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‘Jig is up on the gig economy’: ATO eyes side hustles this tax time

The ATO is cracking down on the cash and gig economies, and taxpayers must ensure that they are declaring all of their odd jobs and freelance work on their tax return, says one industry body.

Tax&Compliance John Buckley 16 June 2021
— 2 minute read

While gig-economy workers often earn their income as independent contractors, the term broadly includes people who earn income from bartering or sharing as well, and all activities that earn income should be declared come tax time, said Elinor Kasapidis, senior manager of tax policy at CPA Australia.

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“If you drive people around, do odd jobs or freelance work, rent out your car or storage space, run social media accounts or sell products, you need to declare this income in your tax return,” Ms Kasapidis said.

The ATO, like its crackdown on the declaration of, and tax paid on, crypto assets, can be expected to employ advanced data-matching from platforms that play host to large proportions of Australia’s gig economy, like Uber, AirTasker and Airbnb.

“Lots of people turned to the gig economy to make ends meet during COVID-19,” Ms Kasapidis said.

“The ATO is aware of these ‘side hustles’ and matches data from platforms like Uber, Airbnb and AirTasker against individuals’ tax returns,” she said. “This means the jig is up on the gig economy this tax time.”

Ms Kasapidis said the silver lining for taxpayers with broader tax obligations this income year is that they are likely to be eligible for a wider range of deductions.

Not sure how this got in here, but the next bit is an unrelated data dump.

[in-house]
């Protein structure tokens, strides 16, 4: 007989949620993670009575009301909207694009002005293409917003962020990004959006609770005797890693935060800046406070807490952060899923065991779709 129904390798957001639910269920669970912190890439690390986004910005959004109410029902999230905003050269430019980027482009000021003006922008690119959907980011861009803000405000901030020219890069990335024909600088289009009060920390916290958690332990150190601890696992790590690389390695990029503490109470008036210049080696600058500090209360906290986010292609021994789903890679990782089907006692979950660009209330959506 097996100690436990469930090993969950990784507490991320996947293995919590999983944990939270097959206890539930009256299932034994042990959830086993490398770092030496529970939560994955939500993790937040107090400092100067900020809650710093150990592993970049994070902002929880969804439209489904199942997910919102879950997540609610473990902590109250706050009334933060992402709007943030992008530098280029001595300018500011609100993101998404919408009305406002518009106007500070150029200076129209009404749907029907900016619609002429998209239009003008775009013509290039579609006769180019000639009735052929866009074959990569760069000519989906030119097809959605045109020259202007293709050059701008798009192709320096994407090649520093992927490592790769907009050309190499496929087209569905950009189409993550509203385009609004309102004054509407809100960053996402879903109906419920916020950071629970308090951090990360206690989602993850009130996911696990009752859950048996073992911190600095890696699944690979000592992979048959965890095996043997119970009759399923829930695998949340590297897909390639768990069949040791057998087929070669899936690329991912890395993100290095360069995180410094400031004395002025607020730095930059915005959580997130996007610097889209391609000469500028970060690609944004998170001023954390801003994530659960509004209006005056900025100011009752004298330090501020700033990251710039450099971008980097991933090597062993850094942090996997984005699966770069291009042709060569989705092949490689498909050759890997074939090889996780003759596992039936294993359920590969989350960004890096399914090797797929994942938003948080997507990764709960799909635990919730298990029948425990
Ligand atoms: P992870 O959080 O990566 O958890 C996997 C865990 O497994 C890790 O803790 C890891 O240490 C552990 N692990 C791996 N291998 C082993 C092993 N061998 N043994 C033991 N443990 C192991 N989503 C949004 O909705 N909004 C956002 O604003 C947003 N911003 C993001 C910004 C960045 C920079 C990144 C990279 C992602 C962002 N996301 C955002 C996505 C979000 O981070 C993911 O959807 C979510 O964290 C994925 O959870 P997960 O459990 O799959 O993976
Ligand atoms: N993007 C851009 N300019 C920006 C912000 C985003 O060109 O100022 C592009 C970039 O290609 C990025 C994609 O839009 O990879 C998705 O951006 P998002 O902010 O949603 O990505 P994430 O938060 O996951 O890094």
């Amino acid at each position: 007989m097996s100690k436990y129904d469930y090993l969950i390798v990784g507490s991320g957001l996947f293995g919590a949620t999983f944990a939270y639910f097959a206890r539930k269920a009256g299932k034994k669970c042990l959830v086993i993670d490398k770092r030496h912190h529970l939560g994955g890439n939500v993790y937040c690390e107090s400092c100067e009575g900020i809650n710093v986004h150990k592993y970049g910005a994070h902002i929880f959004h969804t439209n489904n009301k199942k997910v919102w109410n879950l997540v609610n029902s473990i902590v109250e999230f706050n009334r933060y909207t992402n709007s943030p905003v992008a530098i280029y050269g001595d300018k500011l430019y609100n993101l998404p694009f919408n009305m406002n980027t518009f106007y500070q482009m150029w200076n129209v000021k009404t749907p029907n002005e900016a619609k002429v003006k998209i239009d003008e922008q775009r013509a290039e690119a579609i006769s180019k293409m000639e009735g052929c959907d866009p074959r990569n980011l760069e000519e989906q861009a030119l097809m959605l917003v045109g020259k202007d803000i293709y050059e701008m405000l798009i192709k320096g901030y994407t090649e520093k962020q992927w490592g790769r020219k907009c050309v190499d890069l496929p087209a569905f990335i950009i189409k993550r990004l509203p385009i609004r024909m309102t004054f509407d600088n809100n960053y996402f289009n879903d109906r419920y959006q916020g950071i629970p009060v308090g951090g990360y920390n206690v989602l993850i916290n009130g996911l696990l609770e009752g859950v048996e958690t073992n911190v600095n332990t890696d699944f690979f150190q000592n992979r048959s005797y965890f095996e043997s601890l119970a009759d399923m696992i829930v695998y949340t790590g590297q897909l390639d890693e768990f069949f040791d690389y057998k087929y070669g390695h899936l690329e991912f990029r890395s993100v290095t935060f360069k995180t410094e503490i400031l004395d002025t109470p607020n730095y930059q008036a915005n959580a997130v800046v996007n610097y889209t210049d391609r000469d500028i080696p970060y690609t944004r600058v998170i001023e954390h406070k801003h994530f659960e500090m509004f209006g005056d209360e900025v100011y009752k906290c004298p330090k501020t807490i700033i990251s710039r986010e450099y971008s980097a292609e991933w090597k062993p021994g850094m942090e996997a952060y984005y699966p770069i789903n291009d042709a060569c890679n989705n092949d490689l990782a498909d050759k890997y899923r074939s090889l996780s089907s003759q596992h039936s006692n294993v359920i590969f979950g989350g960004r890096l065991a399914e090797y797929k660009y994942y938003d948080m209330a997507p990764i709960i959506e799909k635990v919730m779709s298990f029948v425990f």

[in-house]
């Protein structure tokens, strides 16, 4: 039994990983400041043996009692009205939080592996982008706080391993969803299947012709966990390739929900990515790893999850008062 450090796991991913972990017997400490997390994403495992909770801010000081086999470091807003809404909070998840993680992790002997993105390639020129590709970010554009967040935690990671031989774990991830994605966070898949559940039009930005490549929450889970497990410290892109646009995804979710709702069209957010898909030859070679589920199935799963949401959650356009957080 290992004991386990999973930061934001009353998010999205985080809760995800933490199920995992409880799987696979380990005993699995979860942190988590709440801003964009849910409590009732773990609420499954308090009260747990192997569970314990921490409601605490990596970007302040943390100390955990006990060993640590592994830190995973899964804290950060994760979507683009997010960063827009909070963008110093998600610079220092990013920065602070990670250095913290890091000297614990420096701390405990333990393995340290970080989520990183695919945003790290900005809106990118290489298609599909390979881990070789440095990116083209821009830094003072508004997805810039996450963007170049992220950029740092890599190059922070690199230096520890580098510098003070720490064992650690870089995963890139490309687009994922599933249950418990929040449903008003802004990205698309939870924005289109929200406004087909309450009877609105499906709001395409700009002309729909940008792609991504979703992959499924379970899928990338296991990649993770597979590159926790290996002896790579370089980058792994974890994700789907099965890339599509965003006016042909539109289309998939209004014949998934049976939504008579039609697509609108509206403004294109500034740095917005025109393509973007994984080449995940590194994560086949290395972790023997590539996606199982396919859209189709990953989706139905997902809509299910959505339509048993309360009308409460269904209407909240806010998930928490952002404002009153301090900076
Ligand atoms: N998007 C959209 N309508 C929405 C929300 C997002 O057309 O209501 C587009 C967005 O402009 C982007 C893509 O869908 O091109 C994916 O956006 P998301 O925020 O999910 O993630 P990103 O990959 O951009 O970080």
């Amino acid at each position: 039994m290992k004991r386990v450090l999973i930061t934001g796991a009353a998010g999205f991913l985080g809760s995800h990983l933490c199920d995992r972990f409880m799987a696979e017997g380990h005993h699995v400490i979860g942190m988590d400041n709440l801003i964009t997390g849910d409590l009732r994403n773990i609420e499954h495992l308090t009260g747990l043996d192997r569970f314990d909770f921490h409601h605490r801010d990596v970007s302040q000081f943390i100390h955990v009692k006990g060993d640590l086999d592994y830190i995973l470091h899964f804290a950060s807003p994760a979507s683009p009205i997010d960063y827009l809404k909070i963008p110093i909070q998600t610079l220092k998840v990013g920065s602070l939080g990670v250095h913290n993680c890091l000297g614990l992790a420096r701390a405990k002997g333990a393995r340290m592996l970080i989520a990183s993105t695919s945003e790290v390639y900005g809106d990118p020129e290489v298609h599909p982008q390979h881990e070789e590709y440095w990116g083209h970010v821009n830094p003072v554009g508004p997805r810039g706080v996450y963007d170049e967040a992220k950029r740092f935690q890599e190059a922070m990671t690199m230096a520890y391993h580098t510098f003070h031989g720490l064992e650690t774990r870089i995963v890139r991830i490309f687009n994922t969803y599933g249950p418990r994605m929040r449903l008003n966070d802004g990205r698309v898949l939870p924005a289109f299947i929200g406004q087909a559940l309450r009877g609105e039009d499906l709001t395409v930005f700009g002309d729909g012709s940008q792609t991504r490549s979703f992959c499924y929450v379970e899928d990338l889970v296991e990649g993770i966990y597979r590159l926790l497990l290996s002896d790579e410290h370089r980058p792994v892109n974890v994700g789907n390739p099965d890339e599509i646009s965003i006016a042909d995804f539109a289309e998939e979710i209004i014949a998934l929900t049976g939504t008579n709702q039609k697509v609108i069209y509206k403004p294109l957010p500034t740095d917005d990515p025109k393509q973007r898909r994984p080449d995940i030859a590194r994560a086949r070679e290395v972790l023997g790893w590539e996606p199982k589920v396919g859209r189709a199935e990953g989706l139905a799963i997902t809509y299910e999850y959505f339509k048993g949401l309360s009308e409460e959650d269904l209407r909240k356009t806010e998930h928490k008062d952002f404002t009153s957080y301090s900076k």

She said gig workers can claim deductions for most costs incurred while earning their income, like travel, vehicle, financing and even marketing.

“You can only claim a deduction for the work-related proportion of your use,” Ms Kasapidis said. “Picking up an Uber fare on the way home from visiting mum doesn’t entitle you to write off all your car expenses.”

The Tax Office can also be expected to crack down on the cash economy, Ms Kasapidis said. Those who fail to declare cash income from the gig economy may face penalties in the form of interest on their tax bills, and even criminal charges.

“It’s legal to receive payments in cash rather than electronically, but you must report these amounts in your tax return,” Ms Kasapidis said.

She urged taxpayers to be mindful that cash earned from activities that are little more than hobbies doesn’t need to be declared, though deductions can’t be claimed either.

“Don’t worry, the hundred bucks you earned from selling your designer handbag or off-loading your ‘barely used’ bike on eBay doesn’t need to be reported,” she said.

Some gig workers may face pandemic-induced tax challenges, too, she said, as some gig economy activities, like ridesharing and house sharing, have declined, while others, like food delivery, have surged.

“If your deductions are based on a representative period and your usual pattern of work changed due to COVID-19, you may need to prepare an additional record for this period,” Ms Kasapidis said.

She said that those who received JobKeeper payments, or other business grants throughout the pandemic, must record them as business income in their tax returns. They are assessable and may emerge as taxable events.

‘Jig is up on the gig economy’: ATO eyes side hustles this tax time
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John Buckley

John Buckley

John Buckley is a journalist at Accountants Daily. 

Before joining the team in 2021, John worked at The Sydney Morning Herald. His reporting has featured in a range of outlets including The Washington Post, The Age, and The Saturday Paper.

Email John at This email address is being protected from spambots. You need JavaScript enabled to view it.

Tax&Compliance